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Do Real Estate Photographers Need To Carry A Wagon Load Of Gear?

Published: 01/02/2016
By: larry

WaynesKit-300x225Dean asked the following question last week:

I am wondering what the typical setup is for photographers arriving at a photo shoot. How much equipment do people really bring for their typical bread and butter shoot? My concern is if I show up hauling a wagon load of gear up to the front door does that show professionalism, or will it immediately set the agent to tapping her wrist watch? Just because you can, should you?

Don't worry about "showing professionalism". You should just focus on getting great results in minimum time. But the fact is that you don't need to carry a wagon load of gear.

What you carry to a shoot depends somewhat on your style of shooting:

  1. To shoot brackets (HDR or Enfuse) with no flash all you need is a sturdy tripod and a camera. A minority of PFRE readers use this technique because dealing with color artifacts created by this technique in post-processing is challenging. About 14% of PFRE readers use this technique (See PFRE lighting poll).
  2. When shooting brackets, to get the very best results and minimize your post-processing time, one small manual flash is important. For maximum flexibility, a light stand or monopod that you hold is best although some mount the flash on-camera. About 13% of PFRE readers use some variation of this technique.
  3. When shooting with small flashes, you don't need a big light stand for each flash. A couple of small light stands is adequate. Flashes can be put on the top of doors, held with your hand and some use a "flash on a stick" (monopod that is held in your hand). About 46% of PFRE readers shoot with small flashes.

Wayne Capili, one of the best in this business (uses #3 above) and did a guest post back in September talking about the gear he uses. Wayne's kit is shown above. Click on the photo of Wayne's camera bag (Lowepro hard side 200) to read the details. Besides the very small case of gear, Wayne probably carries a tripod, light stand or two all of which one could carry under one arm with a shoulder bag. So just because you shoot with small flashes doesn't mean your need a lot of gear.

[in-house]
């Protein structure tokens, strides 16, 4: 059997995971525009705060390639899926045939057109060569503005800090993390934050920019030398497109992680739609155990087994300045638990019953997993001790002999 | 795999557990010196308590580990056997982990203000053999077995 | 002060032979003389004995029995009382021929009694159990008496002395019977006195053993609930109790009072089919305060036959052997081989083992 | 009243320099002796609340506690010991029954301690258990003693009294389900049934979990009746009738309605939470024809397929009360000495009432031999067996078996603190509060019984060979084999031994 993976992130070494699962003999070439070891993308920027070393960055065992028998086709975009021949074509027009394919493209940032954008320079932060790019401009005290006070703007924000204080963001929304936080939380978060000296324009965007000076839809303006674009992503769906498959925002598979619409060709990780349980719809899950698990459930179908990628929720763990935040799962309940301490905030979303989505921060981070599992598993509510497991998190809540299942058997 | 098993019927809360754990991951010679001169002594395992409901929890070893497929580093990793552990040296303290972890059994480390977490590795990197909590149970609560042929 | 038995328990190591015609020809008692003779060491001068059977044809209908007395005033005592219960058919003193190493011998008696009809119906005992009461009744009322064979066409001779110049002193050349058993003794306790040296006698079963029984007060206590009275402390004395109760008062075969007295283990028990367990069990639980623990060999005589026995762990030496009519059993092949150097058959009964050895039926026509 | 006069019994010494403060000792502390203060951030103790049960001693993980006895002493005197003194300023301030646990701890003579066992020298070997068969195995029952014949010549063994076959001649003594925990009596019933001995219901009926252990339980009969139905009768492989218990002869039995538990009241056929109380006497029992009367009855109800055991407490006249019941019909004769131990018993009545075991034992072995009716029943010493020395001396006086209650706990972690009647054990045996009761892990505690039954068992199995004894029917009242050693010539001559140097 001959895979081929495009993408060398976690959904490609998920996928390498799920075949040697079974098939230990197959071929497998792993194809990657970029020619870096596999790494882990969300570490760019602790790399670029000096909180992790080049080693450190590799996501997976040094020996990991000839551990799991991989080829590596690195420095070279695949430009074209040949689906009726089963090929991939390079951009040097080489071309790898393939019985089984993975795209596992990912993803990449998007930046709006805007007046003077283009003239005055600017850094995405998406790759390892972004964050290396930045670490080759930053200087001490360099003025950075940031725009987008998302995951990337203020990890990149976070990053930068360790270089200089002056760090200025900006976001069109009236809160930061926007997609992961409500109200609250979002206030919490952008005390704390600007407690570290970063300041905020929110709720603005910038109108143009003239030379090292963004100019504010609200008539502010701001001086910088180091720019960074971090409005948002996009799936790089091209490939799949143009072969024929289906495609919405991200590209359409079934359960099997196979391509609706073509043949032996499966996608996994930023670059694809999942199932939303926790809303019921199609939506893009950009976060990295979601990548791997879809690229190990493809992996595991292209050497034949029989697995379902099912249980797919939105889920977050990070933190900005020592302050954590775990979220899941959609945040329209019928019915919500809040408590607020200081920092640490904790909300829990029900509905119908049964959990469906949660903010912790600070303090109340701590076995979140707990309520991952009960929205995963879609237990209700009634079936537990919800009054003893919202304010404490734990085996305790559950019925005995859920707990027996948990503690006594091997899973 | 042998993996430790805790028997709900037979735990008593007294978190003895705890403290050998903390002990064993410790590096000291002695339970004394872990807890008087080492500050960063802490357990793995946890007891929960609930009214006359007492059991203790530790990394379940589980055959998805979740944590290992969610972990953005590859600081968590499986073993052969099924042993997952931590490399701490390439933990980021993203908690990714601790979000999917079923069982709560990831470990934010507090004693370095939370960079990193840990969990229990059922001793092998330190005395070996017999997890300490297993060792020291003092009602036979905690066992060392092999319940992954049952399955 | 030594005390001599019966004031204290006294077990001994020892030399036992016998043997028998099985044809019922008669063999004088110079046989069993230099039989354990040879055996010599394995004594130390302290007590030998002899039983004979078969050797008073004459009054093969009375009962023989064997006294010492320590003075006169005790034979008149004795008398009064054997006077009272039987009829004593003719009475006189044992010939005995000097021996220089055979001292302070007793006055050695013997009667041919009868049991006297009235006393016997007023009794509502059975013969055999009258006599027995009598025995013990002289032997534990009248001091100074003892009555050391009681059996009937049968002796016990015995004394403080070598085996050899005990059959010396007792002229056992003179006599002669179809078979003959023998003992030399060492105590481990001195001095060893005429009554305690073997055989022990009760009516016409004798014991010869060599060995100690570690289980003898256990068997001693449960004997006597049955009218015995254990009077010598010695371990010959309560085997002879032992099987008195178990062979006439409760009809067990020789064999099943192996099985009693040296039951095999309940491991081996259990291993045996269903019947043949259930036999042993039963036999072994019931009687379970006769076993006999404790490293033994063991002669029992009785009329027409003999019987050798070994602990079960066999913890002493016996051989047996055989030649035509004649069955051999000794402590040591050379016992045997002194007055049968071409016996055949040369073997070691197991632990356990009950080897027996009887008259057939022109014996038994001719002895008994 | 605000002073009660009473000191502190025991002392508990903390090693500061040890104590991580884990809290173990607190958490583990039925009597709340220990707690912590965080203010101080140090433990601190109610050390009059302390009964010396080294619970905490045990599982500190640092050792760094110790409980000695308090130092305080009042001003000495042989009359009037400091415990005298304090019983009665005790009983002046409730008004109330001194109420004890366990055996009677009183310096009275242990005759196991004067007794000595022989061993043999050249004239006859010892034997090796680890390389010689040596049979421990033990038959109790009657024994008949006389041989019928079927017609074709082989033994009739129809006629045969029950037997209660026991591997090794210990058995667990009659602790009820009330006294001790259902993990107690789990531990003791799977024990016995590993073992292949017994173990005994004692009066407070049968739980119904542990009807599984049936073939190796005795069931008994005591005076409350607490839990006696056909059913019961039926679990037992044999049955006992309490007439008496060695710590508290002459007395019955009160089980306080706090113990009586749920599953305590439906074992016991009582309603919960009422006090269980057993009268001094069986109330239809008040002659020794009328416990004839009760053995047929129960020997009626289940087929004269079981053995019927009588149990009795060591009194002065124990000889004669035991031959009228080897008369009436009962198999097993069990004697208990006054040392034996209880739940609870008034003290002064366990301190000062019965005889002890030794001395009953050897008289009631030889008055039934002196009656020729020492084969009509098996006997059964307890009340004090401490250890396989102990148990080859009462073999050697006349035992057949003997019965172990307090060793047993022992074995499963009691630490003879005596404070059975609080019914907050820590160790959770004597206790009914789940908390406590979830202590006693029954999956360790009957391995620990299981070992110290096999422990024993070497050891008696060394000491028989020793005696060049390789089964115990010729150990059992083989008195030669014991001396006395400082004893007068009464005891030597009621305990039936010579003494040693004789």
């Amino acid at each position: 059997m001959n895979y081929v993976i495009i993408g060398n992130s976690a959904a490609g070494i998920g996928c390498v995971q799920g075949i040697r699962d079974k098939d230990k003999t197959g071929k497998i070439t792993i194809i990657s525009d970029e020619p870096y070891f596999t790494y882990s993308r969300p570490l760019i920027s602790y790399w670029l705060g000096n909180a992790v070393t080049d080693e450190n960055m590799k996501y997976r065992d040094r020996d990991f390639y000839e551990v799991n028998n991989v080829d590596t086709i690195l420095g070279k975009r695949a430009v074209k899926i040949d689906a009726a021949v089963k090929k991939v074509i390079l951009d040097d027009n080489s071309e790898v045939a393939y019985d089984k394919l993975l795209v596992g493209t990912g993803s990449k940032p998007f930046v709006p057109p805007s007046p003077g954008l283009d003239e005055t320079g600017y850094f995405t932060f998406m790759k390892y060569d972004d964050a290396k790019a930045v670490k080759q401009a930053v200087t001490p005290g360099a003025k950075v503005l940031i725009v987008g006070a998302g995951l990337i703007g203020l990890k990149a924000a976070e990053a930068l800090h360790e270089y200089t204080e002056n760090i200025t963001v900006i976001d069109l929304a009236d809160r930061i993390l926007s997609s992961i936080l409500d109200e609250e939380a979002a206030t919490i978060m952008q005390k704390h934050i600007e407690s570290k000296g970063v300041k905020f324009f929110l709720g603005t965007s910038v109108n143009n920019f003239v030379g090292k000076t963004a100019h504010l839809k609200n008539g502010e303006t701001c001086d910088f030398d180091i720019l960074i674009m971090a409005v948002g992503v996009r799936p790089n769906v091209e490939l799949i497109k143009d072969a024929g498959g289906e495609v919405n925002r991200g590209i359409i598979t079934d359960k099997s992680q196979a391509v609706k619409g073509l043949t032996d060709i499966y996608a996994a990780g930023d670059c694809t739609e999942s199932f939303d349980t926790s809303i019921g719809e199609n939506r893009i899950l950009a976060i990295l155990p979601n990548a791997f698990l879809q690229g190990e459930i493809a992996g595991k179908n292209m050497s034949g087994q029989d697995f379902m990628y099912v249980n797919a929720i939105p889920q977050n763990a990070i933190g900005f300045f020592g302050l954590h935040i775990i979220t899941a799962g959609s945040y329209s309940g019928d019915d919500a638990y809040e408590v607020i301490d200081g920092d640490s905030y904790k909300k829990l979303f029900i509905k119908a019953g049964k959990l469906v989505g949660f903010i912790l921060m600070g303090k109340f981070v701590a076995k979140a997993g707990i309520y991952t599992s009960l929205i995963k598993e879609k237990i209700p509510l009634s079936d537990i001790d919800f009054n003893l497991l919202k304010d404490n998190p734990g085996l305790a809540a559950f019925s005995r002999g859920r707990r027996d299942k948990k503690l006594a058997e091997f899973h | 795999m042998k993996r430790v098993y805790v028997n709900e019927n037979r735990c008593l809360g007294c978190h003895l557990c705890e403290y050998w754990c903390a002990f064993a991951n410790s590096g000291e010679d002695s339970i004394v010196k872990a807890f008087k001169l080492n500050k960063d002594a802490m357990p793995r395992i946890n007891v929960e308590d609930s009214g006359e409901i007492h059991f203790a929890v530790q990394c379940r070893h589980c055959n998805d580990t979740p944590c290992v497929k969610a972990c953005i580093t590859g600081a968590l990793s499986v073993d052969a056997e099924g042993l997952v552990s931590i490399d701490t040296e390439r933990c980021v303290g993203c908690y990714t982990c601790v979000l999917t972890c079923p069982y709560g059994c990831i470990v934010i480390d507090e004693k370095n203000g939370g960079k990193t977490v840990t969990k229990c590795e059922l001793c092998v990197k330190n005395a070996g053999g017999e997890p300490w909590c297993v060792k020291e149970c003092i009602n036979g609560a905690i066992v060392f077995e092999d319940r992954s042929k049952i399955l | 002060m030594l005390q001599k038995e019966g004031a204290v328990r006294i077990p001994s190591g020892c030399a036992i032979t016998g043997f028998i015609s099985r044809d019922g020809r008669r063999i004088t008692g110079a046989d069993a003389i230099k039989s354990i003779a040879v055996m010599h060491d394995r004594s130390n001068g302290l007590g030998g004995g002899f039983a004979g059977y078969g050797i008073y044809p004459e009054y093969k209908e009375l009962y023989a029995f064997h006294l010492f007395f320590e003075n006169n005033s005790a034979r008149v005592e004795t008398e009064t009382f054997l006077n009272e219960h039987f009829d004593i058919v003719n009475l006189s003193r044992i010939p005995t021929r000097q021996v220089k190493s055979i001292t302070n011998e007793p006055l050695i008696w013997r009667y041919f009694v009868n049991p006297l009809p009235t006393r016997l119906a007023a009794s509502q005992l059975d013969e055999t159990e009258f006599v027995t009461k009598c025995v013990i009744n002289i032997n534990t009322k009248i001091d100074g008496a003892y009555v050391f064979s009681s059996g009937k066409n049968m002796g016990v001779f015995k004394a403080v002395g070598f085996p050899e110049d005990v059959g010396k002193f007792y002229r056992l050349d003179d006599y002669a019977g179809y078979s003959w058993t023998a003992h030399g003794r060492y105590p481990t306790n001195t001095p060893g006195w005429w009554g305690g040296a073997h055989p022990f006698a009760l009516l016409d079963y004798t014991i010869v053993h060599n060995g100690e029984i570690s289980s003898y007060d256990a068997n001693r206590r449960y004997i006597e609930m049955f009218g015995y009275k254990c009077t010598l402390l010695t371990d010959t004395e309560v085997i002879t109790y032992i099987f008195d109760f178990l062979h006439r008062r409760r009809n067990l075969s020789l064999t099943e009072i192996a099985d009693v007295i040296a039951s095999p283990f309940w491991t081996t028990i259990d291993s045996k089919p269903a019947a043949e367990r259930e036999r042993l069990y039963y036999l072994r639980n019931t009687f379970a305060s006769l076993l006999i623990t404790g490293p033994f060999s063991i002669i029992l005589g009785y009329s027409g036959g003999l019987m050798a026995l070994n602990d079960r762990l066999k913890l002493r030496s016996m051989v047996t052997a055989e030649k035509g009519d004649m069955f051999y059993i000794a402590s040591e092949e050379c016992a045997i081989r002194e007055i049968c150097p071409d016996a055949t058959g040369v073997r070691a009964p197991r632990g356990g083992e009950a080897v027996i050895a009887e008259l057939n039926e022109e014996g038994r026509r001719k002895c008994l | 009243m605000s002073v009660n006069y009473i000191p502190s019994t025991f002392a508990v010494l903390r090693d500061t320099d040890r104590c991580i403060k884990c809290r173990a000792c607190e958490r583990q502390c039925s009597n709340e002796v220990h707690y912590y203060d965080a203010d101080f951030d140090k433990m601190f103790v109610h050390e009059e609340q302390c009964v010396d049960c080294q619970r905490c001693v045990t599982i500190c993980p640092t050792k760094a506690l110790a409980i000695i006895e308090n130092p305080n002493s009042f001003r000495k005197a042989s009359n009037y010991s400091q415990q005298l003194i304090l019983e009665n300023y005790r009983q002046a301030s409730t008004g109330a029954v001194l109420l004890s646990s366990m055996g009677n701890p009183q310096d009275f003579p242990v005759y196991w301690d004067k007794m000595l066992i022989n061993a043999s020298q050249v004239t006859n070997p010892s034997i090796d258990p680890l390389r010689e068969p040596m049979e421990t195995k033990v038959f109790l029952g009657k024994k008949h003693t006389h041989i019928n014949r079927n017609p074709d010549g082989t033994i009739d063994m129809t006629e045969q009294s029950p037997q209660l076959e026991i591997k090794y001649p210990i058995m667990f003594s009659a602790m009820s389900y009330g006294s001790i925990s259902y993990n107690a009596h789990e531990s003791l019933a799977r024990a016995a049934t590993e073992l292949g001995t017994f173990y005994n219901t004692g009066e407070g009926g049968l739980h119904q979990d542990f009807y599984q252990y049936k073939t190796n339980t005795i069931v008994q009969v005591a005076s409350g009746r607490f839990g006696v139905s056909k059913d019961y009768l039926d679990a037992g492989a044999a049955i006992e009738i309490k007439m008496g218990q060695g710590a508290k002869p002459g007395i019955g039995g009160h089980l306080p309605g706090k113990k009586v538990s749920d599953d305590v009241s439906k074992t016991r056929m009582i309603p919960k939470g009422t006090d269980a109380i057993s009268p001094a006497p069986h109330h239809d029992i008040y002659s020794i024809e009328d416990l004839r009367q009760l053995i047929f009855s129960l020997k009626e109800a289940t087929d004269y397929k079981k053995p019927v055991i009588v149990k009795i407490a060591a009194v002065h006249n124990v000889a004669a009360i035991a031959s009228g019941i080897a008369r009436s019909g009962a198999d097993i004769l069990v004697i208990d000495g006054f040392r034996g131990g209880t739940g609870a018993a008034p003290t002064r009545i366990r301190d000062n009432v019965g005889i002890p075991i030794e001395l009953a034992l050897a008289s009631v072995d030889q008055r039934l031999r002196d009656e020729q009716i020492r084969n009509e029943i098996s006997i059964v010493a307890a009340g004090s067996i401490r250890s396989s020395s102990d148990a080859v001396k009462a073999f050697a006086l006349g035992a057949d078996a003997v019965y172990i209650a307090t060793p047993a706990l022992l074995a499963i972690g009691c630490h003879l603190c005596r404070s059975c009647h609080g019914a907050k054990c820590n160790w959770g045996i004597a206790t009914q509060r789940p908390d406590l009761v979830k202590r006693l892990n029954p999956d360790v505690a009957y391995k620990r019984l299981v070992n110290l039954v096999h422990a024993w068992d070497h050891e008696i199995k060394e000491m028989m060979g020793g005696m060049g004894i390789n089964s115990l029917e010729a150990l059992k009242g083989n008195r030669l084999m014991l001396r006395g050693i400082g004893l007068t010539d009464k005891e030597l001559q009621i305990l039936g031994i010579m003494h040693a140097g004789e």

16 comments on “Do Real Estate Photographers Need To Carry A Wagon Load Of Gear?”

  1. Until June of 2014, I carried three bags and a heavy tripod. My bags wore out after more than twenty years of use. I was in Costco one day for lunch and they had a display of airplane under seat bags for $30. I bought two, one for flash stuff and one for cameras and lenses. These bags have wheels on them and a telescoping handle. I cut up carpet padding to make pockets and padded liners for the flashes, extra batteries and flash accessories. Did the same for the camera bag and added the lens-camera pack from my very old Domke bag. The bags are made of nylon and have held up very well. I switched to my lighter 30 year old Bogen tripod and generic Chinese ball head. Yes, I've been told I need a $500+tripod and geared head to make my job easier but what I had worked perfectly and just as fast. It got even lighter when I switched my DSLR to the Sony A6000. After over a year and a half, these bags have held up very well, they still look great and so much easier to move around than my old bags.

  2. That is sort of like asking how long is a piece of string. The answer has to depend on your style of shooting. When getting into photography I assisted two pro's in advertising work; one brought almost the entire studio with him never wanting to be stuck without the equipment he felt he needed while the other went with minimal equipment expressing the feeling that he liked to be challenged to do the most with the least. I fall somewhere between the two. I think as you develop your style of shooting, just observe what equipment you actually use and bring that ensuring you also have some back up equipment in the car in case your camera body has some hot flashes and needs to take time off. And it must never be forgotten that perception is everything. So using old, beaten up equipment, despite the fact that it can do the job, does not make the right impression just as arriving in an old clunker tells the wrong story about your success or lack there of.

    I am of that small percent who does not use flash. When I need lighting, I use tungsten, but that is rare. So I do not have to lug around lots of lighting equipment. But if I did, I would purchase one of these lovely woven fabric lighting bags with wheels. Makes the right impression. Stands (and umbrellas if you use them) require a certain size bag even if the flash heads do not.